Wednesday, 13 February 2013


At the time of the Domesday Book the village of Hinderwell near Whitby was known as Hildrewell, clearly invoking the name of St. Hilda, Abbess of Whitby Abbey (c. 614 -680). Since then the name has been variously spelled as Ildrewell and in the twelfth century Hilderwell and Hylderwell.
It is said that a well sprung up beside the saint as she prayed for water, but it is more likely that Hinderwell was one of her retreats chosen because of the clear, fresh water springing from the ground there. It may even have been a minor place of pilgrimage as Hope (1893) suggests that the monks would stop here on their journeys from Kirkham to Whitby, which would have meant them taking a rather long way round. The water is said to have healing properties, especially beneficial for eye complaints apparently.

The well can be found in the churchyard of St Hilda's down a slope furnished with stone steps set into the grassy bank. There is also a magnificent yew tree close by and many interesting graves of ship owners and local families, although a good proportion of the stones have been rendered illegible by weathering.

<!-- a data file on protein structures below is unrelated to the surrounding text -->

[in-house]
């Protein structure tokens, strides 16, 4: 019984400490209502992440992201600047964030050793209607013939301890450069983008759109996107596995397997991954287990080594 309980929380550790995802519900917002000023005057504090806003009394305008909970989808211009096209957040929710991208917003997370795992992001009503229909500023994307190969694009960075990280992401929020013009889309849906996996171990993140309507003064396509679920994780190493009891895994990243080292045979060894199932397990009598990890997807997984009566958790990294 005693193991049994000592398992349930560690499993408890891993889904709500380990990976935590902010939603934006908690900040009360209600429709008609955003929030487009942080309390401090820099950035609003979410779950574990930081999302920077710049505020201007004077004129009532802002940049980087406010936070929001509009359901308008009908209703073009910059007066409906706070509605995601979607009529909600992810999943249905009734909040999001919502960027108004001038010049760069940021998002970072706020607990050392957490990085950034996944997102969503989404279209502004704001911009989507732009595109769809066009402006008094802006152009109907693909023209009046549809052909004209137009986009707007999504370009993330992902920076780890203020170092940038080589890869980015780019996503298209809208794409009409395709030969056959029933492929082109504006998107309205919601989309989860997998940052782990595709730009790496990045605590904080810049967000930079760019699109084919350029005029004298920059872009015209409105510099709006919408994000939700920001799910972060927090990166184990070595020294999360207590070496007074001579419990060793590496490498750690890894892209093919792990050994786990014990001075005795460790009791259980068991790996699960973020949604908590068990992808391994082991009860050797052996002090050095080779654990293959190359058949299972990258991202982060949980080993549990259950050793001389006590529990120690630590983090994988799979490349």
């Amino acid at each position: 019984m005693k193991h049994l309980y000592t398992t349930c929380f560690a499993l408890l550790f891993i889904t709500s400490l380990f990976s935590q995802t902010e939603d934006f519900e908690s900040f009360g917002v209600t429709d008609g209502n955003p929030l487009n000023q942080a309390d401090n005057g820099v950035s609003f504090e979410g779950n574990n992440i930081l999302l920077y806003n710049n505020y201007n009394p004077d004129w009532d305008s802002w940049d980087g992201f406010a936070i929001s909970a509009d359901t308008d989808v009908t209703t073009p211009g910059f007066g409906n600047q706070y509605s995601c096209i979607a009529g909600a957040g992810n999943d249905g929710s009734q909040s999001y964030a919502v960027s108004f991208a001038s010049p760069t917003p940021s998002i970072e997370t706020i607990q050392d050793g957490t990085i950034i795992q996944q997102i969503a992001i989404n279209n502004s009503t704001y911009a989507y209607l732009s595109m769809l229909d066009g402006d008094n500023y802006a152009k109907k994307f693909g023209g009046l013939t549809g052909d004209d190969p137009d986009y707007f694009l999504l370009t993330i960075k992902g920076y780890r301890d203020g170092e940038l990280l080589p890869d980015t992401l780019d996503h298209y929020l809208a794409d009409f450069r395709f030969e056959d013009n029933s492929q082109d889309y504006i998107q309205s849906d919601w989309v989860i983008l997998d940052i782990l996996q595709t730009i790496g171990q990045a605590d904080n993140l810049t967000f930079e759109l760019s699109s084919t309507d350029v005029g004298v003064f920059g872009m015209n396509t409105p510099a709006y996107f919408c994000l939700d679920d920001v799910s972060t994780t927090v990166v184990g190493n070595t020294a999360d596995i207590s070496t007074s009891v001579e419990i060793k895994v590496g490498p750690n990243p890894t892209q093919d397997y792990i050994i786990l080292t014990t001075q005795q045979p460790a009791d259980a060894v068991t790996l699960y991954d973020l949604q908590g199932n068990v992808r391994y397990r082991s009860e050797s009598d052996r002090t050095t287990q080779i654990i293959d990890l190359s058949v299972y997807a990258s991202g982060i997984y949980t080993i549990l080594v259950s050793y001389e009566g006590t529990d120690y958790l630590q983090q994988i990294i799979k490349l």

The pump shown in the photograph above was installed before 1900. In 1912 it was dismantled and the well was restored by Hilda Gertrude Montgomery Palmer (1884 - 1946) of Grinkle Park. It is now a sandstone structure approximately a metre and a half in height with the crystal clear water flowing from a chamber behind through a small inlet and into a stone font. A plaque commemorates the restoration.

Key to people in the photograph:
1. Mrs Lizzie Hodgson at the pump
2. Another unrelated Mrs Lizzie Hodgson
3. Mr John Gray carrying two pails on a yoke
4. Mrs Hannah Trattles of Gate House
5. Bob Billam
6. Joe Dawson
7. Annie Lyth
8. Mabel Wheatherill

The key to the people in the photograph of the old pump is from Round and About The North Yorkshire Moors Vol II by Tom Scott Burns and Martin Rigg


Marnie said...

That's amazing that it still flows after all that time! And to think, there was an Abbess! Was that common? I wouldn't have thought so for the time.

Chris said...

Hello Marnie!

Here's a bit of information about the life of St Hilda and her role in the early Church in England.


Chris x